An archaeological restoration technician works on an ancient Egyptian mummy at a lab at the Grand Egyptian Museum in Giza, Egypt, March 17, 2014. Reuters

While most mummy paintings at the Northwestern University research center are more than 2,000 years old, they are still imparting new information and can offer clues to some of the first portrait artists in Western history, researchers revealed in a press conference Sunday. Scientists have begun using CSI technology to learn more about painting techniques and traditions from the Roman-Egyptian era, which is considered one of the first antecedents to modern portraiture.

"Our goal is to use objects themselves as evidence for their production," Marc Walton, leader of the interdisciplinary team, said in a press conference in Washington, D.C. "In our interrogation, we have used a number of cutting-edge analytical tools developed here at Northwestern to uncover new and intriguing clues about how to identify the hand of an individual artist," he said.

Mummies were often buried with life-like portraits, frequently created on wooden panels, starting around the third century A.D. when the Greco-Roman style began to flourish. The researchers employed an algorithm to measure brush and tool marks, focusing on portraits that accompanied mummified human remains from the ancient city of Tebtunis, or modern day Tell Umm el-Baragat, Egypt.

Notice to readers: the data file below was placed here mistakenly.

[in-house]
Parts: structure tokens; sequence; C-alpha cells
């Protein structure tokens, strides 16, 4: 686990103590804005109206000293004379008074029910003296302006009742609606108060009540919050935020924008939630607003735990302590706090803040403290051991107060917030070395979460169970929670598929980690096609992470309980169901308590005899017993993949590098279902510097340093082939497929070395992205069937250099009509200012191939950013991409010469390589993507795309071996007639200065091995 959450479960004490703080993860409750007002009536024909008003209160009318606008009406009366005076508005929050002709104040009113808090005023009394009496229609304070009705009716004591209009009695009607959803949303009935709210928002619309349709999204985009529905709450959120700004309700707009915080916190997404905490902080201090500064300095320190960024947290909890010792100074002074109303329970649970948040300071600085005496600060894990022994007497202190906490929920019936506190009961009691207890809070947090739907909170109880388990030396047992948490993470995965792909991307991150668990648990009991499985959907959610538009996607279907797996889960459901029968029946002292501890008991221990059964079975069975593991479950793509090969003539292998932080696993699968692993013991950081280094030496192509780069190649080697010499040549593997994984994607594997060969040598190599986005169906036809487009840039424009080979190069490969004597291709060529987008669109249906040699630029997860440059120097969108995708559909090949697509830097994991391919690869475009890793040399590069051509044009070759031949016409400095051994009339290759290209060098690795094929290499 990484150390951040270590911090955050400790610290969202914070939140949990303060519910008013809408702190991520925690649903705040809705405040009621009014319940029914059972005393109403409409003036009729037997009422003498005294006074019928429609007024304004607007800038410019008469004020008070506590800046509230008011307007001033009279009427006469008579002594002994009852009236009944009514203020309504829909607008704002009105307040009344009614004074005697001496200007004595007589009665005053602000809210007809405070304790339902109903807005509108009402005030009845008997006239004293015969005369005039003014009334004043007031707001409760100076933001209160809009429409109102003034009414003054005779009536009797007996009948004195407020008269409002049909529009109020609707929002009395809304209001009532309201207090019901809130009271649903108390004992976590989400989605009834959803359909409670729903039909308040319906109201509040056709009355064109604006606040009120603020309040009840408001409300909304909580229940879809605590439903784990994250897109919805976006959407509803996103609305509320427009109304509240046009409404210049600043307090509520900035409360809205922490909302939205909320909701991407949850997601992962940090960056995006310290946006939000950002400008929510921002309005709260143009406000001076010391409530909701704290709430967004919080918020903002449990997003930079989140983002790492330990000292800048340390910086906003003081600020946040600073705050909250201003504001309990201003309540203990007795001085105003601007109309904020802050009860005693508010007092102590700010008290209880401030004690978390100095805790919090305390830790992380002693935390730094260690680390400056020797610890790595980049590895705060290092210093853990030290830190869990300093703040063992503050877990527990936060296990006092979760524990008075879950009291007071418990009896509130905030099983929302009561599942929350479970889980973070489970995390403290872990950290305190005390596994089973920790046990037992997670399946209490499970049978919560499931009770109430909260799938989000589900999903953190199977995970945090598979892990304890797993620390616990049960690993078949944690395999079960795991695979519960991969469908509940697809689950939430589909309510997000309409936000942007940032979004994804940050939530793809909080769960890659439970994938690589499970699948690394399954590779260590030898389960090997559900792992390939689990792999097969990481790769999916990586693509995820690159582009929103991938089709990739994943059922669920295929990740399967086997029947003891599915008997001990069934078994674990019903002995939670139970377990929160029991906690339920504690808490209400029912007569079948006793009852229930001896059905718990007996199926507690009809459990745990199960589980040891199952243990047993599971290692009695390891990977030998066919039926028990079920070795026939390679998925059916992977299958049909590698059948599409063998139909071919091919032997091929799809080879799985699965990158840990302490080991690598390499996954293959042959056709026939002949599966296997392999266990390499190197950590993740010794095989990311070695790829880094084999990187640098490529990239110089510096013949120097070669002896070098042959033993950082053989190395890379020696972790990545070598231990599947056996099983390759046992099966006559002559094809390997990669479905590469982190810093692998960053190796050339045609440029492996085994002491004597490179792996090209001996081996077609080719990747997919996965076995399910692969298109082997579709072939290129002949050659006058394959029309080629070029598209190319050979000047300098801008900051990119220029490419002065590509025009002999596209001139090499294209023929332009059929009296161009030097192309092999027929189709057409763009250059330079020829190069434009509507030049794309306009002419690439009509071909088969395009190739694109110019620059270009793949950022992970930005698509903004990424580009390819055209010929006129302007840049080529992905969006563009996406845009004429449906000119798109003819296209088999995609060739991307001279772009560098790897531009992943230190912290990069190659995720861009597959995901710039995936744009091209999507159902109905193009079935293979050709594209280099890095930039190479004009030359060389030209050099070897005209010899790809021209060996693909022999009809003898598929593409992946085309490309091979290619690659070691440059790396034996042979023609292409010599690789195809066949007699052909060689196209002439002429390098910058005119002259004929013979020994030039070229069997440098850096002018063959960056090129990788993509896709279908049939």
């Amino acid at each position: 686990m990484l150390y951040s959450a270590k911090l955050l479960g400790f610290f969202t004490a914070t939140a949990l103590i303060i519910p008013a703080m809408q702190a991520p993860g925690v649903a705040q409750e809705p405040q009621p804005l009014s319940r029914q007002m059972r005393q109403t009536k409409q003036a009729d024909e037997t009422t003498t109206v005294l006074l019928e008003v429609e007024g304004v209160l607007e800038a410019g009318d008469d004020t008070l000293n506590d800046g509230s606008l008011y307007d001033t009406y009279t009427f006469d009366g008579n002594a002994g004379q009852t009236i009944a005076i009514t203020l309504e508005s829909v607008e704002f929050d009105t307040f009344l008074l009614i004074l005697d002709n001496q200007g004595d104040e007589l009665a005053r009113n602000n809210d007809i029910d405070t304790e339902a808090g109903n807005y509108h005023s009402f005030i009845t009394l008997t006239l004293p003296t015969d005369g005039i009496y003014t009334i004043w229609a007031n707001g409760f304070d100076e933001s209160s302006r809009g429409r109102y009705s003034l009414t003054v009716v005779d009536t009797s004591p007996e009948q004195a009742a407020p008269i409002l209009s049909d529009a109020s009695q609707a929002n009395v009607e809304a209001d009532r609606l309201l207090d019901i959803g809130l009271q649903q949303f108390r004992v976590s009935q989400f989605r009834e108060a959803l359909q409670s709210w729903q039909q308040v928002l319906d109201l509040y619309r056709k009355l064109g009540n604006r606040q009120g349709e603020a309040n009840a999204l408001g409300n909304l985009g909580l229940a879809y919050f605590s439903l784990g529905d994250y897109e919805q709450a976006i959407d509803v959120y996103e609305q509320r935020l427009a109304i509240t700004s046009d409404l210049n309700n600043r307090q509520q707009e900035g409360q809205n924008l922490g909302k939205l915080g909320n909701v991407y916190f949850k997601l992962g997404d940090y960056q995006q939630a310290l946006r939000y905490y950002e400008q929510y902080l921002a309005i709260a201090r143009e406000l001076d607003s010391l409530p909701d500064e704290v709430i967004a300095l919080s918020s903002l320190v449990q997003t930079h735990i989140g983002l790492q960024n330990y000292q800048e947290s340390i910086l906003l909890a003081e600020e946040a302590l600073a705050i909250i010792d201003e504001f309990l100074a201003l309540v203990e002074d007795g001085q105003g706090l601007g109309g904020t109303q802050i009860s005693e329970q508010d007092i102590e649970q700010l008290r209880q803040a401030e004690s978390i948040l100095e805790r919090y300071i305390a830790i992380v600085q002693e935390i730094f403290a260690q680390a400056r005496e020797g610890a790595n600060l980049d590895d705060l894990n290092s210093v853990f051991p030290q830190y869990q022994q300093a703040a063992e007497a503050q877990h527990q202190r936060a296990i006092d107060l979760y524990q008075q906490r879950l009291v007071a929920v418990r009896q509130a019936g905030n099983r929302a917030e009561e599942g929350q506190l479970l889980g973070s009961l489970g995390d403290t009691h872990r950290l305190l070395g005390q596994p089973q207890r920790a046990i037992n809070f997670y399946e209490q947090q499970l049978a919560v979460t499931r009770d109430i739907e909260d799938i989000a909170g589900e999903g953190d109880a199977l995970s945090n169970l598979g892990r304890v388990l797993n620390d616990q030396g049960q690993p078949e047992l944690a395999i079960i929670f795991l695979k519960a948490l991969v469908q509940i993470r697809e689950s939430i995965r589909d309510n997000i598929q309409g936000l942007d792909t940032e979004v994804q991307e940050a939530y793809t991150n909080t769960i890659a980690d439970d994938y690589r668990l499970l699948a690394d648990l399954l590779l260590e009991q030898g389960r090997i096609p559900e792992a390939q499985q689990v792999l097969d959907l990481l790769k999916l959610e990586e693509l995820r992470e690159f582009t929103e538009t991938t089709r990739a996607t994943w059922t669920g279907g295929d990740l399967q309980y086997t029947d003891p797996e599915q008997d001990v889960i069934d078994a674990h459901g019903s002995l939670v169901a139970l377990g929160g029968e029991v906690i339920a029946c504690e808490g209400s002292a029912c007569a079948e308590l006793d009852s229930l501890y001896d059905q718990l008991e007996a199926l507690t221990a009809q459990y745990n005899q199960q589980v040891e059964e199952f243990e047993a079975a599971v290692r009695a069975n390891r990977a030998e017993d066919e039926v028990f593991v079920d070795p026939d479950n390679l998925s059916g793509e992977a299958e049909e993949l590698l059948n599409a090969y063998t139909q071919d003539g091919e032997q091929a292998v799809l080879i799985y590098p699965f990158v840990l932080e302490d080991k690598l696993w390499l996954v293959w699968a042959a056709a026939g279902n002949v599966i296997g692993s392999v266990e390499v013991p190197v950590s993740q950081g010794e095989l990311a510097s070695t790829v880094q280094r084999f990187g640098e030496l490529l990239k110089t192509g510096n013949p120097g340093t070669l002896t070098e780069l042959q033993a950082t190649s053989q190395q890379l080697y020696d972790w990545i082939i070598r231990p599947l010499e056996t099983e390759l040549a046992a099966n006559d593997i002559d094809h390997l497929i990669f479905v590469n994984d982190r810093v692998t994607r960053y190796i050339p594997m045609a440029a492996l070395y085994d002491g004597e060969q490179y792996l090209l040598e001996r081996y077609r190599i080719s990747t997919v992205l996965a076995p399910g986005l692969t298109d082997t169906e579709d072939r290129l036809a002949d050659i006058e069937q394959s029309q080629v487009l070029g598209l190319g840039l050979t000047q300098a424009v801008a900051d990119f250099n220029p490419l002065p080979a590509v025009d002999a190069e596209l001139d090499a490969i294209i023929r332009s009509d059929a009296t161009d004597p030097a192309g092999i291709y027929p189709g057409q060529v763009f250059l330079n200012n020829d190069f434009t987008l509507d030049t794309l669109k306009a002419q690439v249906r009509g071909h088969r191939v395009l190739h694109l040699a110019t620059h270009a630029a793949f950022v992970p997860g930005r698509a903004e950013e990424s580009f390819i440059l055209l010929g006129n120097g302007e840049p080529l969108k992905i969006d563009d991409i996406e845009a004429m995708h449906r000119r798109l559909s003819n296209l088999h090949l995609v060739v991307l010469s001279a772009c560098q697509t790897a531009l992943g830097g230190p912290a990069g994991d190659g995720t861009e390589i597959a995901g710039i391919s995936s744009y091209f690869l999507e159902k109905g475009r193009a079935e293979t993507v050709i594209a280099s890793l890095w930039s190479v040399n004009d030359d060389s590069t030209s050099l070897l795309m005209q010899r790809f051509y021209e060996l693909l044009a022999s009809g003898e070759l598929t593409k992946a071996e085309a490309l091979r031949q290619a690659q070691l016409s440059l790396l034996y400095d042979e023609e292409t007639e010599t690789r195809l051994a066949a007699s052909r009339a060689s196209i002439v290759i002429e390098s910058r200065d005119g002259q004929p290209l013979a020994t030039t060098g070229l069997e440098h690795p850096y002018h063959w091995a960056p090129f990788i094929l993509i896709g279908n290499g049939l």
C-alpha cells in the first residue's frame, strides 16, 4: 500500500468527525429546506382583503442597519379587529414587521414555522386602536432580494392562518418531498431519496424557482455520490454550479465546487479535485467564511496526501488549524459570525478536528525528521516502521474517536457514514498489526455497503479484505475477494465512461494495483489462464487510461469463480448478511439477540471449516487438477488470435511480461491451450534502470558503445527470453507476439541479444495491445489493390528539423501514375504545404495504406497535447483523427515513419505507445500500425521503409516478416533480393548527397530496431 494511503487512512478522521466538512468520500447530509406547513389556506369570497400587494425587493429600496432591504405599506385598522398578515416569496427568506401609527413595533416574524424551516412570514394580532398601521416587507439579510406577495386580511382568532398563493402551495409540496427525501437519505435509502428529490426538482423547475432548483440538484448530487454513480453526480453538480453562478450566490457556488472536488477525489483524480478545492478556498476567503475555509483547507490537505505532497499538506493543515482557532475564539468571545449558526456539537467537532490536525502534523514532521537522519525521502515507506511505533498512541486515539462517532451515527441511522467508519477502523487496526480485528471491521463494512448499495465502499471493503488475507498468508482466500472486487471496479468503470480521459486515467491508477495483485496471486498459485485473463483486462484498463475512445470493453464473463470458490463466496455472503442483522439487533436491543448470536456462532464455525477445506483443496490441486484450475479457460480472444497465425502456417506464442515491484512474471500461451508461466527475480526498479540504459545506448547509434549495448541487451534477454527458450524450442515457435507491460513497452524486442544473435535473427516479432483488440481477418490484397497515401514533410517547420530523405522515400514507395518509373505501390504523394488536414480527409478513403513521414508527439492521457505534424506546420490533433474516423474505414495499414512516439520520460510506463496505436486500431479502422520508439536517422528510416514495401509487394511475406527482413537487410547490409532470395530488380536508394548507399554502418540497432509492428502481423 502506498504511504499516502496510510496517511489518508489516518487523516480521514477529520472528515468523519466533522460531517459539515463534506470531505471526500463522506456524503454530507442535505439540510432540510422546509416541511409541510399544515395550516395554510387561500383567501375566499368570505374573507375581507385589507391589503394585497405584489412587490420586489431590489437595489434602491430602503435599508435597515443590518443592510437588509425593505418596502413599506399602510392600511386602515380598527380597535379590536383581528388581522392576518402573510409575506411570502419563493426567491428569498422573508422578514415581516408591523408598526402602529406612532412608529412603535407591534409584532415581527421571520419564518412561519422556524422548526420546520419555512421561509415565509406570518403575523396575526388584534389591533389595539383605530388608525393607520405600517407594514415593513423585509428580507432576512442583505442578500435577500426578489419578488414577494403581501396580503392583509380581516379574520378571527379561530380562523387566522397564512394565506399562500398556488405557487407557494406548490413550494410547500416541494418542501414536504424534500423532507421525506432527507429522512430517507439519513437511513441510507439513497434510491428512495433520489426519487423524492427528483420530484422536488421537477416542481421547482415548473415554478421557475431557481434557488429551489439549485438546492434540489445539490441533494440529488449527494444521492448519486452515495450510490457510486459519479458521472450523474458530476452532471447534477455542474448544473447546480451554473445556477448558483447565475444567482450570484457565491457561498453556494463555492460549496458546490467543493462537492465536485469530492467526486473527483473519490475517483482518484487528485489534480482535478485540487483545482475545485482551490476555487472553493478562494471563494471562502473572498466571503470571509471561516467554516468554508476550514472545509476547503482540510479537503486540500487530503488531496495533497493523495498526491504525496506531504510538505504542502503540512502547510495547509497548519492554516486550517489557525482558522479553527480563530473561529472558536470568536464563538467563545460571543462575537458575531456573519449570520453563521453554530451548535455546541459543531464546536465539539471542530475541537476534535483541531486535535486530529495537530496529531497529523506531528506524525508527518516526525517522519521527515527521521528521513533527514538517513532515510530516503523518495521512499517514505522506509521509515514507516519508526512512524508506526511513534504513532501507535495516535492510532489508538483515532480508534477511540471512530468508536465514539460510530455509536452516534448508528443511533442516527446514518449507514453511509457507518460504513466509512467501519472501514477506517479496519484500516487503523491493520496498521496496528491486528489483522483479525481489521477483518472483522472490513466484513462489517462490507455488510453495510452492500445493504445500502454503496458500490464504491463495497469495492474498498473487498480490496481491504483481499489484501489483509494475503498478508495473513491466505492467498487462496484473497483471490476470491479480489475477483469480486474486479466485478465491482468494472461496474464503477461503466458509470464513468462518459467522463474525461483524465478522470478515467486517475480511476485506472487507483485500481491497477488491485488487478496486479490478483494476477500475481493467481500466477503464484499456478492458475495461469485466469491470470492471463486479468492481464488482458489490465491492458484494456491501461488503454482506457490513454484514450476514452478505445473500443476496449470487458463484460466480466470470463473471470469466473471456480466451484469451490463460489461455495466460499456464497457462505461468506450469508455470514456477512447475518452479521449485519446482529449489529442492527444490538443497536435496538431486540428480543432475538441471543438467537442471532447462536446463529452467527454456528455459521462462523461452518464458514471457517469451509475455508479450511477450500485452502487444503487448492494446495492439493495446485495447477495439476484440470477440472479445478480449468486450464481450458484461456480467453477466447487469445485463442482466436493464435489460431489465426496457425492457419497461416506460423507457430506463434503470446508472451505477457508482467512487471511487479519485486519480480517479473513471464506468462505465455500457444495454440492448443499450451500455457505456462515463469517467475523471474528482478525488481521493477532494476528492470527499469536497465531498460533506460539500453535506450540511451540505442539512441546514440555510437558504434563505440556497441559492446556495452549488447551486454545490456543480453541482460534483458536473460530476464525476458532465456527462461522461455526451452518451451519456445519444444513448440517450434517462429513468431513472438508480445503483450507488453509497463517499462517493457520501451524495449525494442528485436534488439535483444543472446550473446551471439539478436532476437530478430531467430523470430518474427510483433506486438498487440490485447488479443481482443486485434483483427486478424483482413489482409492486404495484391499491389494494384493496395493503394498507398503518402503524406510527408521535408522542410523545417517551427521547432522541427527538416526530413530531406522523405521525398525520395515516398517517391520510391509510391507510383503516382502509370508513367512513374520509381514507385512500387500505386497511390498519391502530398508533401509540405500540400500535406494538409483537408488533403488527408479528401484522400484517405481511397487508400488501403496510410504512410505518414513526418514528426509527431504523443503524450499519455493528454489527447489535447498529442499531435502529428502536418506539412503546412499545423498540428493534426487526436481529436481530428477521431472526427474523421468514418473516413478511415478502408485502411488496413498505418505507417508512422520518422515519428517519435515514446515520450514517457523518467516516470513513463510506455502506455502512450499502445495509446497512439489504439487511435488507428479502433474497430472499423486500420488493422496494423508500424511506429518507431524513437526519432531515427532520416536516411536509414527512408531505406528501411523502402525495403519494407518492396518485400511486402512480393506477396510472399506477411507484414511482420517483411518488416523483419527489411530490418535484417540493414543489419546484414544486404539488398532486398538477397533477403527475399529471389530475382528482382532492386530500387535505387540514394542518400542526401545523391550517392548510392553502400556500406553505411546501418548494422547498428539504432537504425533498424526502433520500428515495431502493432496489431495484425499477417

The city of ancient Tebtunis spanned 3,000 years, and it is perhaps best known among Egyptologists and historians for its thriving Greco-Roman period from the third century B.C. to the third century A.D. Tebtunis is also known for its extensive papyri collection that spans from archival information on the temple to notary forms to accounts of daily life.

Cities and towns from the Roman-Egyptian period were a veritable mix of cultures and traditions, according to an exhibit at the Metropolitan Museum of Art in 2000. “People may have felt as Greeks in the gymnasium, as Romans in administrative roles and as Egyptians in their village communities, and when venerating the gods or contemplating the afterlife,” read a press release from the exhibit.